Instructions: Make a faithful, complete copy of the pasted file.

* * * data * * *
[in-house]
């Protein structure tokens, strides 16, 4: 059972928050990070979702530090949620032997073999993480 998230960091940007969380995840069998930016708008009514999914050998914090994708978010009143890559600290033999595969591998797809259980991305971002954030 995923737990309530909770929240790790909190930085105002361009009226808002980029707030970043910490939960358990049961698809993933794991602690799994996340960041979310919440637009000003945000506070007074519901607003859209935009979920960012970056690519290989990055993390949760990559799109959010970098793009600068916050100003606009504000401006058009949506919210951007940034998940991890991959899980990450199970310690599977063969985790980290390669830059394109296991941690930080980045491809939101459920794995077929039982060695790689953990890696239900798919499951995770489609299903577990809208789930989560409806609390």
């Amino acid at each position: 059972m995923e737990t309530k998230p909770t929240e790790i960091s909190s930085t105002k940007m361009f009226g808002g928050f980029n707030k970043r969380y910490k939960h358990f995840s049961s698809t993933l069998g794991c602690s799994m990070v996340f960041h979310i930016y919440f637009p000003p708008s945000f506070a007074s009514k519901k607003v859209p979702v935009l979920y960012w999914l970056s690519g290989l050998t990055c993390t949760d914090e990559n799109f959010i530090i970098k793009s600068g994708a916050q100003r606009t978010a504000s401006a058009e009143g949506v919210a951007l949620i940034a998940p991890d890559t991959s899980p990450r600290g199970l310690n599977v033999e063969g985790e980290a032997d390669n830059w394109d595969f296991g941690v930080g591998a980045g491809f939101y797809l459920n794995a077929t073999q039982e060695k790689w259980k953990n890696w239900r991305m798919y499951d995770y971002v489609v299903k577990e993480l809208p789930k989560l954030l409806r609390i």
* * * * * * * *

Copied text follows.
[in-house]
């Protein structure tokens, strides 16, 4: 059972928050990070979702530090949620032997073999993480 998230960091940007969380995840069998930016708008009514999914050998914090994708978010009143890559600290033999595969591998797809259980991305971002954030 995923737990309530909770929240790790909190930085105002361009009226808002980029707030970043910490939960358990049961698809993933794991602690799994996340960041979310919440637009000003945000506070007074519901607003859209935009979920960012970056690519290989990055993390949760990559799109959010970098793009600068916050100003606009504000401006058009949506919210951007940034998940991890991959899980990450199970310690599977063969985790980290390669830059394109296991941690930080980045491809939101459920794995077929039982060695790689953990890696239900798919499951995770489609299903577990809208789930989560409806609390």
């Amino acid at each position: 059972m995923e737990t309530k998230p909770t929240e790790i960091s909190s930085t105002k940007m361009f009226g808002g928050f980029n707030k970043r969380y910490k939960h358990f995840s049961s698809t993933l069998g794991c602690s799994m990070v996340f960041h979310i930016y919440f637009p000003p708008s945000f506070a007074s009514k519901k607003v859209p979702v935009l979920y960012w999914l970056s690519g290989l050998t990055c993390t949760d914090e990559n799109f959010i530090i970098k793009s600068g994708a916050q100003r606009t978010a504000s401006a058009e009143g949506v919210a951007l949620i940034a998940p991890d890559t991959s899980p990450r600290g199970l310690n599977v033999e063969g985790e980290a032997d390669n830059w394109d595969f296991g941690v930080g591998a980045g491809f939101y797809l459920n794995a077929t073999q039982e060695k790689w259980k953990n890696w239900r991305m798919y499951d995770y971002v489609v299903k577990e993480l809208p789930k989560l954030l409806r609390i």